Forecasters have predicted that temperatures will increase to the season average from this weekend (13th and 14th April), so experts advise that preventative action against blowfly strike must be considered even after the unseasonal weather.
Due to extremely poor weather in 2012 followed by a long, cold winter, the list of problems for sheep farmers has been increasing additional feed and fuel bills, Schmallenberg and cash flow issues. Now farmers are dealing with the effects of perished livestock from the recent snow and cold weather.
Richard Wall, professor of Zoology at Bristol University and author of a number of published research studies into livestock parasites, has warned sheep farmers not to put blowfly prevention measures off.
Professor Wall explains: People talk about climate warming but the main issue farmers need to deal with is climate variation. In 2012 we witnessed a very early spring whereas this year its extremely late. As a result, getting the timing right for treatment of ewes and lambs against blowfly strike can be extremely difficult – due to the unpredictability of the weather. What we do know, however, is that when the weather warms up so does the incidence of blowfly strike. Recent research shows that a 3C increase in average seasonal temperature would be expected to approximately double the frequency of strike in lambs and lead to four times more strike in ewes.
Forecasters have predicted that temperatures will increase to around 12C from this weekend. As soon as the temperature rise above 9C, blowfly larvae that have overwintered in the soil start to develop and eventually pupate, so the start of the strike season will not be far behind. Farmers, must therefore start to plan their preventative measures, because once the adult flies are on the wing blowfly strike happens extremely quickly. The larvae can mature in as little as 2 to 3 days after the eggs are deposited in the fleece of a susceptible sheep. If an infestation is missed the reality is that a sheep can die from repeated strikes within 1-2 weeks.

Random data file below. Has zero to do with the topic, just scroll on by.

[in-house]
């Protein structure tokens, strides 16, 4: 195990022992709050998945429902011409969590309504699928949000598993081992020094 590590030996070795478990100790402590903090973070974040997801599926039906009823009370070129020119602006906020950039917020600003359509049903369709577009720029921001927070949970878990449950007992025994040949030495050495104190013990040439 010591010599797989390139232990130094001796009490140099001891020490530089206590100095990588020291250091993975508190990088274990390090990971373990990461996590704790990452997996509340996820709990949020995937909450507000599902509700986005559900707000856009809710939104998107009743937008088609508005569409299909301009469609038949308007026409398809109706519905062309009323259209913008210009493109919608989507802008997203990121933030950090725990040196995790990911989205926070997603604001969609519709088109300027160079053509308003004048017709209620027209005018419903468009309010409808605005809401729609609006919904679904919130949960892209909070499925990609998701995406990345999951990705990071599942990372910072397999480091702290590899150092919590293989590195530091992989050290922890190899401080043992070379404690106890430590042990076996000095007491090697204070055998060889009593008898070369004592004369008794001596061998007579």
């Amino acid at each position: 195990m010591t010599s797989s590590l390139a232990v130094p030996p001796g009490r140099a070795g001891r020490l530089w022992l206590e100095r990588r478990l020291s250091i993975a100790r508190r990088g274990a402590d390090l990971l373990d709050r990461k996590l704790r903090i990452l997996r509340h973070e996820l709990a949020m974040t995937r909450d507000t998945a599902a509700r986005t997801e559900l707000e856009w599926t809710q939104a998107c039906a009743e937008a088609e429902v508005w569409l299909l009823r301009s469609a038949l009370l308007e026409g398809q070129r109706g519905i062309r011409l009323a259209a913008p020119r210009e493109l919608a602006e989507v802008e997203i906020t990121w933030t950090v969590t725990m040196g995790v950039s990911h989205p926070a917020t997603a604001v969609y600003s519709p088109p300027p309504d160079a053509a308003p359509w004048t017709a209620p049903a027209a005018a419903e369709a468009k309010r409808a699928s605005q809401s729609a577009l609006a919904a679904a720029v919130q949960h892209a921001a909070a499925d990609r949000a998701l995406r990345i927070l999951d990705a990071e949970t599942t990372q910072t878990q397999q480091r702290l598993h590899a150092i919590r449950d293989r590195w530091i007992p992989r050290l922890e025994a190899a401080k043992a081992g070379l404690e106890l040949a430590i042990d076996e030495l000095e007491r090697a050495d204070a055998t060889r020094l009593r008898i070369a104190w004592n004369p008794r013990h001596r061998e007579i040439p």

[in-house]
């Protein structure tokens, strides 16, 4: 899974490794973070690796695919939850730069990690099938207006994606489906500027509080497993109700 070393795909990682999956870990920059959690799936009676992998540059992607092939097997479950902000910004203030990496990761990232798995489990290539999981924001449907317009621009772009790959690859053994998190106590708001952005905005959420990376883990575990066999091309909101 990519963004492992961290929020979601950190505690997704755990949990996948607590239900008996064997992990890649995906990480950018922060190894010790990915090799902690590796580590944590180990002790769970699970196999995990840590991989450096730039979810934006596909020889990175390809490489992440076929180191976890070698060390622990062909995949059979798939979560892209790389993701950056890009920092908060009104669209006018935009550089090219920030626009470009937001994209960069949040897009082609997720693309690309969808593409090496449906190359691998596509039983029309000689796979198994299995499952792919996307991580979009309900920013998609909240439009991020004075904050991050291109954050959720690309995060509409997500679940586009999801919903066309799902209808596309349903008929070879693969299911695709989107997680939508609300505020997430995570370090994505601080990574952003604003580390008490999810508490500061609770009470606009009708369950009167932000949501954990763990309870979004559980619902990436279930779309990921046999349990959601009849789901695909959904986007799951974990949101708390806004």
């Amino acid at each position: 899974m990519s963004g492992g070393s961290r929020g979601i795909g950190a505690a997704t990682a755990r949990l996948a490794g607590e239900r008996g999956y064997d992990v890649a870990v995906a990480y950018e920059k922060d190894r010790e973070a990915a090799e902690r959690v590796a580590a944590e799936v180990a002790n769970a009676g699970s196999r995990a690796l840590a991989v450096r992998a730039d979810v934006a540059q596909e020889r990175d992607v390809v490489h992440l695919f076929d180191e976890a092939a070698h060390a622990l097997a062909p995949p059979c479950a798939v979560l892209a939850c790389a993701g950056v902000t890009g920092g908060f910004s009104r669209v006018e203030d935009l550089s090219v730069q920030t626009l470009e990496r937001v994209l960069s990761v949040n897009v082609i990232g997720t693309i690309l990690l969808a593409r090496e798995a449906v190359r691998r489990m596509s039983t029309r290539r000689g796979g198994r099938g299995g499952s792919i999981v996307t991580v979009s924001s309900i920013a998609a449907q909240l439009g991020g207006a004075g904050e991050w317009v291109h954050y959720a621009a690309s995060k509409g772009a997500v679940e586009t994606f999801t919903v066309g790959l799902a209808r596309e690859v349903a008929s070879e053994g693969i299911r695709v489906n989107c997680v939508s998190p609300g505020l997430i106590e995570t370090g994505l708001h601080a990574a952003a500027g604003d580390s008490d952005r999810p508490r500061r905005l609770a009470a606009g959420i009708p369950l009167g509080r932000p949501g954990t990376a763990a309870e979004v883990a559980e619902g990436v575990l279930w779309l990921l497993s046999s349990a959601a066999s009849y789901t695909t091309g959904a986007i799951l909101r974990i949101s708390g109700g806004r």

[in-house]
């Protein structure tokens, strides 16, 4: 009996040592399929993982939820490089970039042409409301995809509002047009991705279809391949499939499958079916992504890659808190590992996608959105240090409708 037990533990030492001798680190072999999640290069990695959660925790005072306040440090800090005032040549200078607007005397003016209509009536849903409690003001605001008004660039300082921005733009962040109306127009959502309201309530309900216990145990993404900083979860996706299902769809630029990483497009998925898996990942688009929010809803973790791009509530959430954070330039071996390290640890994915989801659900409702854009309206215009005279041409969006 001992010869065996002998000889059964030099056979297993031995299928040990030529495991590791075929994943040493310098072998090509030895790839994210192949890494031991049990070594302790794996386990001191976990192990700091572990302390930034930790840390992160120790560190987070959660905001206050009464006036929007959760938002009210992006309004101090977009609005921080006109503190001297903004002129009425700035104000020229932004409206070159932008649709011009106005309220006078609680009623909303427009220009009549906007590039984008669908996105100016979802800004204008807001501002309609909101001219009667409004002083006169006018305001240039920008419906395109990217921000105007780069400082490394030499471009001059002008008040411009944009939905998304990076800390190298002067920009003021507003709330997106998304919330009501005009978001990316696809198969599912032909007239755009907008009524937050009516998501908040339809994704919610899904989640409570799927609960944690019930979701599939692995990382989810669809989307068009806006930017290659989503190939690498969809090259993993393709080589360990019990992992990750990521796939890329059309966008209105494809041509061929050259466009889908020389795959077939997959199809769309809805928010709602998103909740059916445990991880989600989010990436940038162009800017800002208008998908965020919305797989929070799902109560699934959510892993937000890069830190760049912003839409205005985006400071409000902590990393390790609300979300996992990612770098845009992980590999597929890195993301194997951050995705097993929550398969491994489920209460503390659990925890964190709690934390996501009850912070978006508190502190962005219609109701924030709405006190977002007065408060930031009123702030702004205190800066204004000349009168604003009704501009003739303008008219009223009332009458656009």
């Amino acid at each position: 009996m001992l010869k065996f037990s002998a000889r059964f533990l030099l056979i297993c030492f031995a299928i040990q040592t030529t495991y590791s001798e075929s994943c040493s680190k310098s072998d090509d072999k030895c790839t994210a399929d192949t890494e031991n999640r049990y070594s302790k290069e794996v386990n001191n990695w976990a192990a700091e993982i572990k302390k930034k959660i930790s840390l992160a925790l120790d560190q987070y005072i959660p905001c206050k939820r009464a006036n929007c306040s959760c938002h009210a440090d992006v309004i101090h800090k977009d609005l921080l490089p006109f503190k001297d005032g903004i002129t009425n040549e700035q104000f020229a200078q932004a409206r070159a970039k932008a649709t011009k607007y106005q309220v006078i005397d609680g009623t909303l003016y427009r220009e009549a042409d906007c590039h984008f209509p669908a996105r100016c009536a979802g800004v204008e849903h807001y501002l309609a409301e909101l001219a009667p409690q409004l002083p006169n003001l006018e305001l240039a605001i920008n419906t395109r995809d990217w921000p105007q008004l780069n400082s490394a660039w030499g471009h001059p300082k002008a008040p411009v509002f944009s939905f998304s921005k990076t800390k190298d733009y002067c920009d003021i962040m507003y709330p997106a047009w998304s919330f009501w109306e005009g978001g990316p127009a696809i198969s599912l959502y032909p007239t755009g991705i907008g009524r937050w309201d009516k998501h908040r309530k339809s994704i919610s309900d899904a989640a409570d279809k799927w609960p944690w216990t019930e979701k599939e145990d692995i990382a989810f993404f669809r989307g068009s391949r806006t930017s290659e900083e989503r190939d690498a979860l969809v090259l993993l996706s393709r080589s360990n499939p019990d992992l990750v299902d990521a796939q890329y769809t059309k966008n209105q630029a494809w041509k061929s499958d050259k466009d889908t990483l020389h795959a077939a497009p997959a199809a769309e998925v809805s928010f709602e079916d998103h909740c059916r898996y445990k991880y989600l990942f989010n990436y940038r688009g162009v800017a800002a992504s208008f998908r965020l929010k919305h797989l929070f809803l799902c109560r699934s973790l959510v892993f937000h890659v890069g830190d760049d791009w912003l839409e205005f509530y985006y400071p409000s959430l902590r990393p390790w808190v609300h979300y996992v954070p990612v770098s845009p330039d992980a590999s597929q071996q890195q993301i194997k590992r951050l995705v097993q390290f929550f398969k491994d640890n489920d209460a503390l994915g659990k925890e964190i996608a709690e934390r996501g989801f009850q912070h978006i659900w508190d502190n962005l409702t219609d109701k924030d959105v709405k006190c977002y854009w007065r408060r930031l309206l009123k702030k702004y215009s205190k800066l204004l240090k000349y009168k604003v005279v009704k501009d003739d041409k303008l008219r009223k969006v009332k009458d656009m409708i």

Fiona Anderson, vet at Novartis Animal comments: Blowfly strike occurs on over 80 per cent of sheep farms. If untreated it can severely affect the welfare of infested sheep, and may result in death. Prevention is always best because adult flies can lay so many eggs on a flock and farmers do not have the time to check their sheep. Blowfly strike can be easily prevented through the use of products which contain insect growth regulators (IGRs). These prevent the development of the damaging second and third stage maggots which are responsible for causing fly strike and stock damage.
Katherine Openshaw, ectoparasiticides category manager at Novartis Animal Health, says: According to the research, elevated temperatures are likely to bring about increased levels of blowfly strike which can potentially have a devastating impact on flocks. We understand that farmers are already stretched in so many ways and having to check their animals twice a day for strike is an additional pressure. We have developed a campaign aimed at helping farmers prevent the occurrence of blowfly strike. Prepare, Predict, Prevent offers simple, yet effective advice to avert an outbreak.
Protecting the future of flocks
CLiK and CLiKZiN are the only IGR products available with Fleecebind technology, says Novartis. The FleeceBind formulation spreads around the fleece and onto new wool growth and then binds strongly to the lanolin in the wool. The unique patented technology provides practical cover, consistent protection, water resistance and full fleece coverage.
CLiK and CLiKZiN with FleeceBind technology offer farmers flexible blowfly prevention products whatever the production schedule. CLiK gives the longest duration of cover at 16 weeks, which minimises labour requirements for farmers and CLiKZiN offers farmers greater flexibility when marketing lambs with a 7-day short meat withhold, adds the company. For a short questionnaire, go to: www.farmanimalhealth.co.uk/fleecebind-questionnaire
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